About Sung Min Han
Dr. Han completed his undergraduate education in Biotechnology in the Republic of Korea in the year 2000. Following that, he served in the Republic of Korea Air Force for three years. From 2001 to 2003, he pursued his master’s degree under the mentorship of Dr. Hyeon-Sook Koo at Yonsei University in South Korea. During this time, Dr. Han conducted research on the role of mitochondria in aging, using the nematode C. elegans as a genetic and in vivo model organism. In 2012, Dr. Han completed his Ph.D. training under the guidance of Dr. Michael Miller at the University of Alabama at Birmingham Medical School. During his Ph.D. program, he continued his investigation into novel signaling mechanisms that connect abnormal mitochondrial function to the mechanisms of amyotrophic lateral sclerosis, a neurodegenerative disorder characterized by the progressive loss of motor neurons. Following his training in neurodegenerative disorders, Dr. Han developed a keen interest in understanding how the nervous system can restore its function after injury. To pursue this interest, he joined Dr. Marc Hammarlund’s lab at Yale University to delve into the molecular and cellular mechanisms that underlie axon regeneration after neuronal injury. In 2018, Dr. Han became an Assistant Professor at the University of Florida. He currently serves as the Course Director for GMS6893 – Clinical and Translational Science Seminar Series, GMS6622 – Mitochondrial Biology in Aging and Disease, and GMS6771 – Clinical Neuroscience of Aging.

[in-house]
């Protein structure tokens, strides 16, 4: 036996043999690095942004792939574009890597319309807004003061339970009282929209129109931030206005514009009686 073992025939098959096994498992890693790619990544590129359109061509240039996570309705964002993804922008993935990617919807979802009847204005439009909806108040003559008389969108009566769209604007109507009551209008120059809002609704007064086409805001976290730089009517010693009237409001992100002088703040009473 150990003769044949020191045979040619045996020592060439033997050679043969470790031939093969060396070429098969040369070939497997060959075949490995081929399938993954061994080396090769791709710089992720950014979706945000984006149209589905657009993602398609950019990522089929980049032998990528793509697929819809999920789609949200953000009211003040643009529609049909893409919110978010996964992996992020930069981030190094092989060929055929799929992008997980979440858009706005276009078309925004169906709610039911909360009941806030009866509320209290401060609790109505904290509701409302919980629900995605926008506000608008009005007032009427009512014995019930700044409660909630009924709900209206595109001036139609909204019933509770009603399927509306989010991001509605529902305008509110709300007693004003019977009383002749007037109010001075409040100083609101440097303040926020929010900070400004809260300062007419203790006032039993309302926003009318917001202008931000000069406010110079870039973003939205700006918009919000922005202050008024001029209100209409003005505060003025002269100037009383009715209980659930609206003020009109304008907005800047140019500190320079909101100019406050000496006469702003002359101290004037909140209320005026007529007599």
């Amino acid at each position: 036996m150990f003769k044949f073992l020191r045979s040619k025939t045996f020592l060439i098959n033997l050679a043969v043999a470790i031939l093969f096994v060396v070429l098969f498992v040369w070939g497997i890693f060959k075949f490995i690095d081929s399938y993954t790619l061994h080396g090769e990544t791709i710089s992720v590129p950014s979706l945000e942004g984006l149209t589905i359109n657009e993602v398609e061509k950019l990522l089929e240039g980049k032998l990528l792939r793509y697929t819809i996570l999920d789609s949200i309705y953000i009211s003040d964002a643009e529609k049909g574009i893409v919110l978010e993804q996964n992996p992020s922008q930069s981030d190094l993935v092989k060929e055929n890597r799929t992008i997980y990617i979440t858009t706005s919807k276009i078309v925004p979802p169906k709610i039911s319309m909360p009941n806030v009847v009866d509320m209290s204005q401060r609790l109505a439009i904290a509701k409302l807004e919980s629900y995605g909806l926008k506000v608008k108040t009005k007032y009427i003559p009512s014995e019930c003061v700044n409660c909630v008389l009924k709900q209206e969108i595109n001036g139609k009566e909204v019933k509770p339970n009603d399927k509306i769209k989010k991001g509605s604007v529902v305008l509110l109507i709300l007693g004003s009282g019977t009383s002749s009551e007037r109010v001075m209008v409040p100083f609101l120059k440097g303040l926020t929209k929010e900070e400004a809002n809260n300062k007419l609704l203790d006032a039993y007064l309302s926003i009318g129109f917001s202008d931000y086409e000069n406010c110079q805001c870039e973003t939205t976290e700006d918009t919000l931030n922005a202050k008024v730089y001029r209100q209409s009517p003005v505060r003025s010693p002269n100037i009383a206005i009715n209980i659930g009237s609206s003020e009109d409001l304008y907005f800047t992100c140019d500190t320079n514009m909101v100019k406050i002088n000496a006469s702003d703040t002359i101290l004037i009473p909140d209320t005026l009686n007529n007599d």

My long-term research goal is to gain a comprehensive understanding of two key aspects: (i) how the nervous system maintains its function and structural integrity throughout an organism’s lifespan, and (ii) how these processes impact the overall aging and health of the organism.
At present, my research objectives are centered around investigating the following key areas: i) Exploring how aging neurons regulate mitochondrial dynamics and localization in response to localized demands and injury. ii) Investigating the role of mitochondria in controlling nuclear gene expression under specific conditions, with a focus on aging and injury. iii) Examining how mitochondria respond to environmental stressors and their influence on the aging process and overall organismal health. iv) Understanding how stress on mitochondria within the nervous system can impact an organism’s lifespan and healthspan.
To address these research questions, we employ the nematode C. elegans as a powerful genetic and in vivo model system, allowing us to delve into these complex issues.
- C. elegans
- Motor Neuron Disease
- Nerve regeneration